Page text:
Network support in Vista is amazing.
This article appears as part of the April 07 issue of PC Advisor, available now in all good newsagents
How times have changed. When Windows 95 was released 12 years ago, network support was a standard feature. The supported network standards were limited, however. You either used NetBEUI to set up a peer network or IPX to connect to a Novell client-server network. While TPC/IP was provided, it wasn't installed by default.
In comparison, Network support in Vista is amazing. TCP/IP has become the de facto networking protocol for LANs (local area networks) and internet access, while NetBEUI and IPX aren't supported at all. Vista ships with native support for IPv4 (the current 32bit version of IP-based networking) and IPv6 (the 128bit successor to IPv4). As a result, Vista networking will be good for the foreseeable future.
Networking under Windows has been a story of evolution rather than revolution, and so it is with Vista. Windows XP made wired networking more or less plug-and-play, while wireless networking was greatly simplified when Microsoft had the good sense to release XP Service Pack 2.
But the most significant change to networking under Vista is largely invisible: Vista's network stack has been completely rewritten. Under the glossy Aero interface lies much improved, faster, more robust networking. Now it's easy to hook up to wired, wireless and WiMax networks.
Thankfully, a lot of the old networking techno-babble has been toned down. This makes it easier for novices to hook up sophisticated networking hardware.
The hub of connectivity in Vista is the Network and Sharing Center, which centralises networking options and shows basic connectivity information at a glance. Here, you can specify whether you want a private or public network, the latter offering more limited 'discovery' and program restrictions.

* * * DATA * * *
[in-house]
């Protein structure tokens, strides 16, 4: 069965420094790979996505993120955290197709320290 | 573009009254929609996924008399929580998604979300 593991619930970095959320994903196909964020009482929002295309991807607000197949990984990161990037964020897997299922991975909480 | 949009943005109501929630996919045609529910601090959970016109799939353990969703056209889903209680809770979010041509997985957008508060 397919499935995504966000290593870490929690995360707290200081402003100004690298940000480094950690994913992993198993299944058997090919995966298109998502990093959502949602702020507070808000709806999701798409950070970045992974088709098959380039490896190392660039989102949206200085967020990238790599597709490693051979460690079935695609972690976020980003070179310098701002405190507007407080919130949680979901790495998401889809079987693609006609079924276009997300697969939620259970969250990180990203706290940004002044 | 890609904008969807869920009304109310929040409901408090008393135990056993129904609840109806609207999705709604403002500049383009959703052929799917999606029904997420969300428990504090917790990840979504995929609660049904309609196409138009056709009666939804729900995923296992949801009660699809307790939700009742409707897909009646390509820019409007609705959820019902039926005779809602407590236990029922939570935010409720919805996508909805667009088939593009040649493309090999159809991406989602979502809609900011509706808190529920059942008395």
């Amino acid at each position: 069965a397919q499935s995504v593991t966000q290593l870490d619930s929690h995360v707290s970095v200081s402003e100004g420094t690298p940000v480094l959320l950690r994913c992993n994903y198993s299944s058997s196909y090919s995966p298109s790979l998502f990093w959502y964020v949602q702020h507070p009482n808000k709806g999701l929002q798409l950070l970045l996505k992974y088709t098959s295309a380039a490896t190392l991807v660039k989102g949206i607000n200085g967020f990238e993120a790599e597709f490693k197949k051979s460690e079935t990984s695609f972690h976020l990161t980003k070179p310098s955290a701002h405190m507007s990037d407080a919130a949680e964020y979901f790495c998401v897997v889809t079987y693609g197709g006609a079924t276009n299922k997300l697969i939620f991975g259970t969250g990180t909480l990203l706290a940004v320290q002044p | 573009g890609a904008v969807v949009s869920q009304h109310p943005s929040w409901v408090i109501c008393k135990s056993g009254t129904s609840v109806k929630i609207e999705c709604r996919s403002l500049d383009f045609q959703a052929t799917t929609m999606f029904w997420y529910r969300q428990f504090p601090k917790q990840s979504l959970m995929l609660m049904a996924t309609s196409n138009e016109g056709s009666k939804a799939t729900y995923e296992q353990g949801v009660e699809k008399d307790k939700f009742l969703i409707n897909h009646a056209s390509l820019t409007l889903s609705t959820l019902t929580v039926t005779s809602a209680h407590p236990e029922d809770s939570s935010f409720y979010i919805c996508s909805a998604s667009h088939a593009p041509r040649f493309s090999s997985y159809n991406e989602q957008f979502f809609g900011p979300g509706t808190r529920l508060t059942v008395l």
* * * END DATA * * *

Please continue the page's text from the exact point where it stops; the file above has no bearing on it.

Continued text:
The Network and Sharing Center replaces previous iterations of Windows' My Network Places and Network Neighborhood. To access it, go to Start and choose Network from the list on the right. You'll find that all network components are listed in detail, including network media players, routers and wireless access points.
If you're having connectivity problems, a quick check of the Network and Sharing Center will show you where the problem lies. This visual approach is easy to follow: here you can see that my PC is connected to the network (the router, actually), but the red cross tells me that my network has no internet connection.
Underneath the list of network devices, you'll see a section labelled Sharing and Discovery. Before looking for network connections, Vista asks whether it may make your computer discoverable and whether it should seek and share network status publicly, or for members of your private network only.
To set up a connection, double-click on this option from the Task list. This launches a wizard that will connect you to the internet, a wireless router or access point, a dialup connection, VPN or a Bluetooth personal area network. Alternatively, go to Start, Connect To and choose a connection type from the list.
When you connect to a network for the first time, you must specify the type of network location: Home, Work or Public Place. Vista will adjust the firewall settings accordingly. Use Public if you are using a public Wi-Fi hotspot, or choose Home if you want the option of sharing files, devices and network browsing.
Vista allows you to associate each network type with its own 'profile'. This includes the IP address, DNS server, proxy server and other network features specific to a network's profile. From then on Vista can simply pull the settings from the saved profile, so there's no need to re-enter these details every time.
File- and folder-sharing is handled differently in Vista than under XP. Now, when you right-click on a folder and choose Share, you're presented with a wizard-based dialog where you can choose which users may access the folder and the permission level they have: Owner, Reader, Contributor or Co-owner.
To check on the state of your network connection, click on the Task Manager or use the Vista Resource Manager. You can see at a glance which applications or services are accessing the network and which IP address they're talking to. You can also view lots more information on CPU, disk and memory performance.